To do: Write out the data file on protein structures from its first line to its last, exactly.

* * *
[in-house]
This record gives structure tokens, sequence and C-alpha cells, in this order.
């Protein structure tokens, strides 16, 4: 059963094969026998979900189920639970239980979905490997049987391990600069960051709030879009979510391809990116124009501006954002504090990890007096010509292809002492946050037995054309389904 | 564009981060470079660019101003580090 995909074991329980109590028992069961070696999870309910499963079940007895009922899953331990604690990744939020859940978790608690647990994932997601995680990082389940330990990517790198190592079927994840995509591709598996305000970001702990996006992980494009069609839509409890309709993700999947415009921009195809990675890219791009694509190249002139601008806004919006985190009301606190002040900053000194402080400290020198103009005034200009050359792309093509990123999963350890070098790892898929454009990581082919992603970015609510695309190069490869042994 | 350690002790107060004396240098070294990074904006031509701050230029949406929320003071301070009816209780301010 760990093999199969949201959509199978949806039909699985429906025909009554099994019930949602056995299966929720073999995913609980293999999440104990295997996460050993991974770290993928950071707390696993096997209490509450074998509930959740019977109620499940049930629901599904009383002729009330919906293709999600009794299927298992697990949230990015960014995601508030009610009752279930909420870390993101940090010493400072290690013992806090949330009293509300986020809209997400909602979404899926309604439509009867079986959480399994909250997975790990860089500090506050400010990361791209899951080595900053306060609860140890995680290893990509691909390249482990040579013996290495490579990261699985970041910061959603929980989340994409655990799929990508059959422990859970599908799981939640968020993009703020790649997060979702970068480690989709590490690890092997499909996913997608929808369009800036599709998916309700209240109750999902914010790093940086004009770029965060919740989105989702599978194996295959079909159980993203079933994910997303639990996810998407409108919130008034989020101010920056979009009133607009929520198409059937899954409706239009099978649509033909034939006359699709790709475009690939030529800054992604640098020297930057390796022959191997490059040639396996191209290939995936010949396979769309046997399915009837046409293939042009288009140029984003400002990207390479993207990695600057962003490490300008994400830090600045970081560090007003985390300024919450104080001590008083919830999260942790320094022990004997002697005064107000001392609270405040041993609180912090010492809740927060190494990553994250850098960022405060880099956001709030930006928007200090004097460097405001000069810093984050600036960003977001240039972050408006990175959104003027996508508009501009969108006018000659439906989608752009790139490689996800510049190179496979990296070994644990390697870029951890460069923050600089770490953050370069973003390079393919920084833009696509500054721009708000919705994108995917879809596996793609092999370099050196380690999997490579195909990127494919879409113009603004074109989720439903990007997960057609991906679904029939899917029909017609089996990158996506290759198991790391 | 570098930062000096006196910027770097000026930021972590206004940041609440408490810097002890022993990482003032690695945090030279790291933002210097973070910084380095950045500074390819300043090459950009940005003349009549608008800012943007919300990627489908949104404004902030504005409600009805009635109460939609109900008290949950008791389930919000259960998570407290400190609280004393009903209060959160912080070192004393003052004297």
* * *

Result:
[in-house]
This record gives structure tokens, sequence and C-alpha cells, in this order.
């Protein structure tokens, strides 16, 4: 059963094969026998979900189920639970239980979905490997049987391990600069960051709030879009979510391809990116124009501006954002504090990890007096010509292809002492946050037995054309389904 | 564009981060470079660019101003580090 995909074991329980109590028992069961070696999870309910499963079940007895009922899953331990604690990744939020859940978790608690647990994932997601995680990082389940330990990517790198190592079927994840995509591709598996305000970001702990996006992980494009069609839509409890309709993700999947415009921009195809990675890219791009694509190249002139601008806004919006985190009301606190002040900053000194402080400290020198103009005034200009050359792309093509990123999963350890070098790892898929454009990581082919992603970015609510695309190069490869042994 | 350690002790107060004396240098070294990074904006031509701050230029949406929320003071301070009816209780301010 760990093999199969949201959509199978949806039909699985429906025909009554099994019930949602056995299966929720073999995913609980293999999440104990295997996460050993991974770290993928950071707390696993096997209490509450074998509930959740019977109620499940049930629901599904009383002729009330919906293709999600009794299927298992697990949230990015960014995601508030009610009752279930909420870390993101940090010493400072290690013992806090949330009293509300986020809209997400909602979404899926309604439509009867079986959480399994909250997975790990860089500090506050400010990361791209899951080595900053306060609860140890995680290893990509691909390249482990040579013996290495490579990261699985970041910061959603929980989340994409655990799929990508059959422990859970599908799981939640968020993009703020790649997060979702970068480690989709590490690890092997499909996913997608929808369009800036599709998916309700209240109750999902914010790093940086004009770029965060919740989105989702599978194996295959079909159980993203079933994910997303639990996810998407409108919130008034989020101010920056979009009133607009929520198409059937899954409706239009099978649509033909034939006359699709790709475009690939030529800054992604640098020297930057390796022959191997490059040639396996191209290939995936010949396979769309046997399915009837046409293939042009288009140029984003400002990207390479993207990695600057962003490490300008994400830090600045970081560090007003985390300024919450104080001590008083919830999260942790320094022990004997002697005064107000001392609270405040041993609180912090010492809740927060190494990553994250850098960022405060880099956001709030930006928007200090004097460097405001000069810093984050600036960003977001240039972050408006990175959104003027996508508009501009969108006018000659439906989608752009790139490689996800510049190179496979990296070994644990390697870029951890460069923050600089770490953050370069973003390079393919920084833009696509500054721009708000919705994108995917879809596996793609092999370099050196380690999997490579195909990127494919879409113009603004074109989720439903990007997960057609991906679904029939899917029909017609089996990158996506290759198991790391 | 570098930062000096006196910027770097000026930021972590206004940041609440408490810097002890022993990482003032690695945090030279790291933002210097973070910084380095950045500074390819300043090459950009940005003349009549608008800012943007919300990627489908949104404004902030504005409600009805009635109460939609109900008290949950008791389930919000259960998570407290400190609280004393009903209060959160912080070192004393003052004297």